How to Keep Your Business Running Smoothly in Disruptive Times

How to Keep Your Business Running Smoothly in Disruptive Times

No one could have predicted the number of disruptions that have taken place in the business world this year. Rail strikes, increased fuel costs, and the pandemic after effects have all wreaked havoc on companies in different ways. Anyone who has visited an airport lately will notice the footfall. People are booking holidays, and this makes running business as usual trickier than before. In fact, A survey into annual leave in the UK showed that more people were planning to book holidays this year than any other year in the past decade.

How can you keep your business running smoothly during these disruptive times? In this blog post, we will explore a few strategies that will help you maintain productivity and keeping your team motivated to do more with less.

Focus on a new structure

One of the best ways to keep your team motivated during times of change is to focus on the positive. In his book “The Power of Positive Thinking”, Dr. Norman Vincent Peale talks about the importance of maintaining a positive attitude in the face of adversity. A study conducted by the University of Pennsylvania found that employees who are optimistic about their company’s future are more likely to be productive. So, what can you do to keep your team’s spirits high during these disruptive times? Put a happy face on it. While certain projects might be bottlenecked by sickness, annual leave or other issues, there are certainly projects you can bring to the forefront.

Did you know that in an analysis of business goal setting, only 12% of employees said that their company’s goals were clear? That means that 88% of your team may not be entirely sure what it is they are working towards. This can lead to feelings of frustration and a lack of motivation. As you focus on what projects you can bring to the forefront and communicate these goals clearly to your team, you’re already laying great foundational bricks to see you through your peak seasons and into the new year.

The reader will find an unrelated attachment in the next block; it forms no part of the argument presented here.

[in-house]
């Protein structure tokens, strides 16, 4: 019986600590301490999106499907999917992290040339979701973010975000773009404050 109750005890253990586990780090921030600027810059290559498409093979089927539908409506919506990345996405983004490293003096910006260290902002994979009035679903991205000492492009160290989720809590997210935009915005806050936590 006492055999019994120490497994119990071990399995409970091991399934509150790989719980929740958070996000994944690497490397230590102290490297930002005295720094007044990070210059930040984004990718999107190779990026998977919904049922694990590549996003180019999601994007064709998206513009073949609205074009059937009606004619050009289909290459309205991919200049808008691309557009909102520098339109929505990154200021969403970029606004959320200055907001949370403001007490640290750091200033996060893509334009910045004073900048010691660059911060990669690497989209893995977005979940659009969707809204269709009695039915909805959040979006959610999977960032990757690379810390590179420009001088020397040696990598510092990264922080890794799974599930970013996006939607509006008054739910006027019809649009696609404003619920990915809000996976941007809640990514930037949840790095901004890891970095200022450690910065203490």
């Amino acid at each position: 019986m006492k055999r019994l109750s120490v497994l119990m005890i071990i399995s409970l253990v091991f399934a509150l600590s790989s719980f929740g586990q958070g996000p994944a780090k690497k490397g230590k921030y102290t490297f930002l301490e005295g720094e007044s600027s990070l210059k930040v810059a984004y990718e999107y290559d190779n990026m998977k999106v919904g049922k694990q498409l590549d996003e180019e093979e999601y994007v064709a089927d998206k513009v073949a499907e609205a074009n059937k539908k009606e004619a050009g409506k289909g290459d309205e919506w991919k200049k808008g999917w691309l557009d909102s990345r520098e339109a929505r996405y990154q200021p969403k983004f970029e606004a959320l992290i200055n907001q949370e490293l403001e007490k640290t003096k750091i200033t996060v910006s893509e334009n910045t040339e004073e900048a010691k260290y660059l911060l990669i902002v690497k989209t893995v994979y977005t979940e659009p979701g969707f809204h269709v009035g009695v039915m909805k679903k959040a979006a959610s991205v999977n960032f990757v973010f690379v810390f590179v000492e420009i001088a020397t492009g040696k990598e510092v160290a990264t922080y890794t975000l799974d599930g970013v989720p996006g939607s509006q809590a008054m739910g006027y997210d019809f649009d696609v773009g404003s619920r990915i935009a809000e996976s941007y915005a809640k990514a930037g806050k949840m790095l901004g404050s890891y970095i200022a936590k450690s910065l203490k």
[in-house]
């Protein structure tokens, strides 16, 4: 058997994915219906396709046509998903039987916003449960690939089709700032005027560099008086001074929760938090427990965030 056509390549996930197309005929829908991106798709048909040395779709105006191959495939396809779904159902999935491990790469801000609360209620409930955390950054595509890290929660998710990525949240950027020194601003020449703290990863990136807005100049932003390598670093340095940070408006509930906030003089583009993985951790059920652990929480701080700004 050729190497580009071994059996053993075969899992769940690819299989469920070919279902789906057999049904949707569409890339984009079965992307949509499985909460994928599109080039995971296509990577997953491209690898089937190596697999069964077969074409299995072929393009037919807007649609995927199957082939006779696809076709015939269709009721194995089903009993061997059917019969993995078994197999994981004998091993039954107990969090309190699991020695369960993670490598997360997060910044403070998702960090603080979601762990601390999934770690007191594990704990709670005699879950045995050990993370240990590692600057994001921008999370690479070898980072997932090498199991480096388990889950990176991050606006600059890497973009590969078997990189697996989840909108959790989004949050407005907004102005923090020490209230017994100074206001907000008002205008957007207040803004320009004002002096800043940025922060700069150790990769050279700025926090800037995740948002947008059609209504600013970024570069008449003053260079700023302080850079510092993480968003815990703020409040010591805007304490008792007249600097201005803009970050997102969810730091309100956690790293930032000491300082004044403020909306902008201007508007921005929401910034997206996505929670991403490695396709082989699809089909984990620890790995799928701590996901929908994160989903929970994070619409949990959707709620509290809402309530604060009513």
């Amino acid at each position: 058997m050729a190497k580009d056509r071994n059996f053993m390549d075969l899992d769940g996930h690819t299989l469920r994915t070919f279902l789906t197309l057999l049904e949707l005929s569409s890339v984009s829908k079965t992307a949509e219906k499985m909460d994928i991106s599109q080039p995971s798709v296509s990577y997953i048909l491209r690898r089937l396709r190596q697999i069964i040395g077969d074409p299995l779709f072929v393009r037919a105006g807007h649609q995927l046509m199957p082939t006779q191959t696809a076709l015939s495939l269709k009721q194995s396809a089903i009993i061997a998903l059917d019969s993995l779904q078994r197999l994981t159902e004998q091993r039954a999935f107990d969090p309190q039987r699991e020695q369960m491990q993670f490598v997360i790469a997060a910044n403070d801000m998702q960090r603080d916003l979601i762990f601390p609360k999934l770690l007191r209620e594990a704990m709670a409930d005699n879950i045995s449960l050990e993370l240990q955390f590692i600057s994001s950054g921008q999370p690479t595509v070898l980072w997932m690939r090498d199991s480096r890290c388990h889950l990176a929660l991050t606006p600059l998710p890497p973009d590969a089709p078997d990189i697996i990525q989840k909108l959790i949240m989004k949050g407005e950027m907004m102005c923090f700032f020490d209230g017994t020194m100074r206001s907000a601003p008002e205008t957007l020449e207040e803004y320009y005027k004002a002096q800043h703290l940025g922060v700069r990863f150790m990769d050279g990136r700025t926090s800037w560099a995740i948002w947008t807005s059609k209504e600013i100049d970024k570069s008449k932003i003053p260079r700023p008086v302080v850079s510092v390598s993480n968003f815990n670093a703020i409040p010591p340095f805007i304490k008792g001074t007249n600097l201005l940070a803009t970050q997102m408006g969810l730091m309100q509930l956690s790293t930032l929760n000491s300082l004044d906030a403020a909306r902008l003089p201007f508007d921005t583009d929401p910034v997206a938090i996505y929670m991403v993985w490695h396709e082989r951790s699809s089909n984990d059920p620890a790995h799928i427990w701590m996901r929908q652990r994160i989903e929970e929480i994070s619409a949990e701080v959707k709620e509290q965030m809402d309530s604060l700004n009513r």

Adapt how you work.

You might be phone led or email reliant, but working smarter is all about being flexible. What are the key ways to get ahead now? Look at your methods and how you can work smarter not harder. This means being more efficient with the tools that you have available to you. It also may mean hiring some external help in the form of freelancers or third-party services to take on some of the load. While people don’t want to be contacted on annual leave or while sick (rightly so!) one issue you may have never had is prepping projects and workloads based on a much longer view of absences. You may need to invest in systems or software that can track planned absences, so you don’t try and launch a campaign, a product or a service – only to realise that it’s half term again and your senior leadership team will all be off.

At the same time, perhaps you also need to look at how you can dip in and out of a tech stack and what tools there are to automate some of your processes for you. This may never have been a consideration before, but times are changing. Perhaps with a more hybrid or WFH based team, you can now re-evaluate how they work and what they work with.

Consider reward and recognition.

While we aren’t suggesting people are booking annual leave to escape your offices, could there be an issue where people know an important project is coming up but they would rather not be there for it? Perhaps there is a feeling that they might not get the recognition for seeing it through, or being there when things go wrong. A culture that values and recognises good work is crucial to maintaining motivation throughout your team – especially during disruptive times. You may see an increase in people valuing work and the smooth running of the business, as well of course booking the days they need. People may also be more invested in helping their managers be aware of their upcoming days off, and highlighting areas and times when they need more help.

A company with a poor recognition culture will almost certainly have employees who won’t think this way.

It’s never too early to start rewarding your team for a job well done. Thank the team members who have already taken on extra workloads, the team members who have been flexible with their hours, and the team members who have stepped up in other ways. A little recognition goes a long way to maintaining employee morale during disruptive times. You can also use this time as an opportunity to assess your company’s reward and recognition program. If you don’t have one in place, now is the time to create one!

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